In an earlier post, I pondered the arrival of new Artistic Director Diane Paulus at the ART, and how her resume seemed almost a parody of that theatre's notorious M.O. I simultaneously promised a second post on the problem of how to appropriately model an academic theatre. Given that we've had two such theatres operating in Boston for a quarter of a century without any serious public discussion of their respective stances, I felt some consideration of the topic was long overdue. Indeed, now I've decided to make this a quadruple, rather than a double, header, largely because I felt before attempting my own model of academic theatre, I might pause to consider at length how the ART/Huntington duet has played out.
But first I'll throw out what I feel is the underlying question this series should at least attempt to answer:
Why have an academic theatre at all?
Okay, more on that later. But let me say right away that I think neither Harvard nor B.U. really grappled with this question prior to the founding of either the ART or the Huntington. The ART pretty much appeared overnight in 1980 when Robert Brustein (at left) was booted from his deanship at Yale, and Harvard leapt at the chance of having him set up shop in the Loeb Drama Center (hoping no doubt he'd bring some of the prestige that had accrued to the Yale School of Drama with him). Likewise, in a kind of prestige-grabbing cascade effect, BU opened the Huntington across the river just two years later, in a move that was hard to perceive as unrelated to the ART's arrival. And it wasn't soon before the two institutions seemed to almost orbit each other in an artistic (or perhaps critical) sense.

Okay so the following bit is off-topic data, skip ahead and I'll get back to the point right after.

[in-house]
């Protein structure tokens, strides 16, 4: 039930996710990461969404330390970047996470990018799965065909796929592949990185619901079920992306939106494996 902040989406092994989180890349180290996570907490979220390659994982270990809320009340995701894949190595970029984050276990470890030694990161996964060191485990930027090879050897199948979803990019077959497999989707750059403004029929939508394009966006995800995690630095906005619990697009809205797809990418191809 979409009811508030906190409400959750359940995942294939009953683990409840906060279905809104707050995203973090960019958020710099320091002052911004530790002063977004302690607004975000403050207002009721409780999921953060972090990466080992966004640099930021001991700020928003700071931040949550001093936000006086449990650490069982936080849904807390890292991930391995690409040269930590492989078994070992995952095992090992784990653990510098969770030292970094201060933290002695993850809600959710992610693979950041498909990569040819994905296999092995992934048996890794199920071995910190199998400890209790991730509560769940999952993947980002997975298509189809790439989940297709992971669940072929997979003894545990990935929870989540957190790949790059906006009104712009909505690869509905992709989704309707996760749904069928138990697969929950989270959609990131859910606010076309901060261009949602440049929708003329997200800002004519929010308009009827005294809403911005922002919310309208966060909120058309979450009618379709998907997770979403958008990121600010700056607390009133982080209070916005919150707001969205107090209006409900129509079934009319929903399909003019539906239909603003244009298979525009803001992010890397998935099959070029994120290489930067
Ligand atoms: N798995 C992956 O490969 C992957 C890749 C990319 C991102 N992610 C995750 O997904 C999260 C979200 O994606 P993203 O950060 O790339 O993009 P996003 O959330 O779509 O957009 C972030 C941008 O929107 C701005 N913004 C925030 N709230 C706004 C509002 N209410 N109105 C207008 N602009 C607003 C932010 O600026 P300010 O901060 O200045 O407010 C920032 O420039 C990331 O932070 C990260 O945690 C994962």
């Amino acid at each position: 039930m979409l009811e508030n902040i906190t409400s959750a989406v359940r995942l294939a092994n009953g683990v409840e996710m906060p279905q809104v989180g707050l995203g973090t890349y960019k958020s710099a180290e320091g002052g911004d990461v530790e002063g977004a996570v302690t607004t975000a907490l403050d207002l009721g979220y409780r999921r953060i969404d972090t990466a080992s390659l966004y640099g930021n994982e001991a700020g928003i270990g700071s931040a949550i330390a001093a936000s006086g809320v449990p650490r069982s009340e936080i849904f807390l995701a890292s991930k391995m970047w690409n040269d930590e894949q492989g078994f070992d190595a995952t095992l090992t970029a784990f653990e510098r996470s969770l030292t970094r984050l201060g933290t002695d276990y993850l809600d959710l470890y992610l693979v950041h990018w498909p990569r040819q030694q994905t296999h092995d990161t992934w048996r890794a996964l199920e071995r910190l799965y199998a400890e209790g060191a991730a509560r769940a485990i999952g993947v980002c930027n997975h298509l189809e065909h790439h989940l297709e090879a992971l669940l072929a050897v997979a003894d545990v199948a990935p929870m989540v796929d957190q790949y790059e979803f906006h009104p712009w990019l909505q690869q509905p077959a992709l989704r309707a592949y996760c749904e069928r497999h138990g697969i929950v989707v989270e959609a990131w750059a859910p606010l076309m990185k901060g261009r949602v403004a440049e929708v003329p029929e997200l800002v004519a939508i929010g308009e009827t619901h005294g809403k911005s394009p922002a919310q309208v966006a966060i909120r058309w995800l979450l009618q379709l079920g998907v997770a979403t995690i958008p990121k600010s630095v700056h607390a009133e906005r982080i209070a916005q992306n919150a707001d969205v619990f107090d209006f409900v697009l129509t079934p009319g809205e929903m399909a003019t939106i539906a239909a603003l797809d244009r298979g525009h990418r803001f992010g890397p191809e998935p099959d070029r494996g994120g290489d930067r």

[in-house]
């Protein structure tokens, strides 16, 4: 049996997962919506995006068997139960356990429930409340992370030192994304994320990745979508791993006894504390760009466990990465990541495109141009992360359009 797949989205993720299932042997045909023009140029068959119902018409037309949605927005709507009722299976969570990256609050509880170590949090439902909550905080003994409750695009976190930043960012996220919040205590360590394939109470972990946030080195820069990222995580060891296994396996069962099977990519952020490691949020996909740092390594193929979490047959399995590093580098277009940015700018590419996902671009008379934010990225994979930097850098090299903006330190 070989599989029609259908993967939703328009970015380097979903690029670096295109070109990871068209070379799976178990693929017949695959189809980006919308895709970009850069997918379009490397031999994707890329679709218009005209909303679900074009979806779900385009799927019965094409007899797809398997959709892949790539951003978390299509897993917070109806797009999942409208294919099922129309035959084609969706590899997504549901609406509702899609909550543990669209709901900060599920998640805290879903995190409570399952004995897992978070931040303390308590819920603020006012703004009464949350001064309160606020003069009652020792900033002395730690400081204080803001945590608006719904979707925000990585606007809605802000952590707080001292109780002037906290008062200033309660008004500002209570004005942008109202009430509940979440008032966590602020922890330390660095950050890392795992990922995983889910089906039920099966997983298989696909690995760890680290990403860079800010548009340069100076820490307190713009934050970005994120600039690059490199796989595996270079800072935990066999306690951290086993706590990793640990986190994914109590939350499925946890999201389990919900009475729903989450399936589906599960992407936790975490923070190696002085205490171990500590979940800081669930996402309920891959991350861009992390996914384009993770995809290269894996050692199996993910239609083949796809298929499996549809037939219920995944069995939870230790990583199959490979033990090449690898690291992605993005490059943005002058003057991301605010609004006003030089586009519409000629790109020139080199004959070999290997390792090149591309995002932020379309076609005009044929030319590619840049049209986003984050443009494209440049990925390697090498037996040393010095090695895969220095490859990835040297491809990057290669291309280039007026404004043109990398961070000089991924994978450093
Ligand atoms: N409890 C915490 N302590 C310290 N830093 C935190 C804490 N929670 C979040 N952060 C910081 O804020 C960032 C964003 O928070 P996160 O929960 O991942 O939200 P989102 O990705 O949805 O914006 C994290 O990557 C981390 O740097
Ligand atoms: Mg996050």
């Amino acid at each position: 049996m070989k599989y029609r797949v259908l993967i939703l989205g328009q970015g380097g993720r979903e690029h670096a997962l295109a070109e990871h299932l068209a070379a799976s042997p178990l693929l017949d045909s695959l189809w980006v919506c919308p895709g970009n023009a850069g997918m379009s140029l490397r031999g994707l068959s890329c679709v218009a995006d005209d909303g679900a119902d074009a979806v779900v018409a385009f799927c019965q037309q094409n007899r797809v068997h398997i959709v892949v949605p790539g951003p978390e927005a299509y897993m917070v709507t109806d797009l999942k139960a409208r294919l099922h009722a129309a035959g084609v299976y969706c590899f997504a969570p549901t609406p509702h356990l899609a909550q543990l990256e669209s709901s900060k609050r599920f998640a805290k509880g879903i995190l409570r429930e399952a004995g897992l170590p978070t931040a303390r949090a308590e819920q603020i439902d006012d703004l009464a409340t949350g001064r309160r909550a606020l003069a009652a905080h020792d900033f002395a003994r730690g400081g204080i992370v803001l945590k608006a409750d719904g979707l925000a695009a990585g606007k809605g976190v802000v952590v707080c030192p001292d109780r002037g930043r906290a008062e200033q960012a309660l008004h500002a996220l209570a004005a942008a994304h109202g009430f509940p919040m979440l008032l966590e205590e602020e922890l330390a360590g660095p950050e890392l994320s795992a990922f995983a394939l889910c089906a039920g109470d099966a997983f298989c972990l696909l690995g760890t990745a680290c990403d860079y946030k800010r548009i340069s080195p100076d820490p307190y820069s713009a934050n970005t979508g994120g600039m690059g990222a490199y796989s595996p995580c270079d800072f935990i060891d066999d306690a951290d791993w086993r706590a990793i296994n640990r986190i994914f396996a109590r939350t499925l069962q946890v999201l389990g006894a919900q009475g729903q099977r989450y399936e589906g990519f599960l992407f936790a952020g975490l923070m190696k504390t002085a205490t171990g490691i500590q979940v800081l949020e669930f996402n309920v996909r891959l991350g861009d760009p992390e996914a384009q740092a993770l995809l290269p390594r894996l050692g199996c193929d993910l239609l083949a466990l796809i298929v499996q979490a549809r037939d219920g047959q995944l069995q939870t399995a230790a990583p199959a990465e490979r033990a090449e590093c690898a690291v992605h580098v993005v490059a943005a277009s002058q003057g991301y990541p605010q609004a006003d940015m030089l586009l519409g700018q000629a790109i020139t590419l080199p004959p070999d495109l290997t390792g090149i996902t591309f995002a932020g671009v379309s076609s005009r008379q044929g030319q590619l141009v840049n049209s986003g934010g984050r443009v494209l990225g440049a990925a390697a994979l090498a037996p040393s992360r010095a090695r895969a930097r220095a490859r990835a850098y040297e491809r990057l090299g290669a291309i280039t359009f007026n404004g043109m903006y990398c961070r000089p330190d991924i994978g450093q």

To get at the nature of that symbiosis, I think I'll begin with its prime mover. A professor and then dean at Columbia and Yale during the tumultuous years of the sixties, Brustein had become known for his desire to instill a revolutionary politics within the drama long before he arrived in Cambridge (his books included Theatre of Revolt, Seasons of Discontent, and Revolution as Theatre: Notes on the New Radical Style). While proclaiming himself a revolutionary, however, Brustein was at the same time the consummate insider: superbly connected in East Coast academia (the leap, without a beat, from Yale to Harvard tells you as much), he also for decades filled one of the last paying "national" jobs writing on theatre (at The New Republic), and led a social life that included a redoubt on Martha's Vineyard and a "set" studded with artistic, academic, and media players and luminaries.
The irony of his lifestyle, of course, is hardly unusual in the academy, which is encrusted with "revolutionaries" comfortably ensconced in the establishment; and Brustein was at least a man of his word when it came to the theatre he ran: the American Repertory Theatre (a name consciously, if vainly, chosen for its national implications) was clearly committed to a modernist (later postmodernist) program of reform. The company seemed to see itself as a kind of intervention in its art form, openly injecting critical theory into its process in an attempt to revivify, if not revolutionize, the fabulous invalid. This was no doubt a heady notion in the ivory tower (the ART was a bit like a laboratory in which the physicists could tell the particles what to do), and in 1980 it was only part of a phalanx of theories by which professors had begun to usurp the authority of the authors and artists they supposedly studied - Barthes said the author was dead, and Foucault said knowledge was just a power structure, and Kuhn said empiricism was merely a shared paradigm; to the critical theorist, everything seemed up for grabs.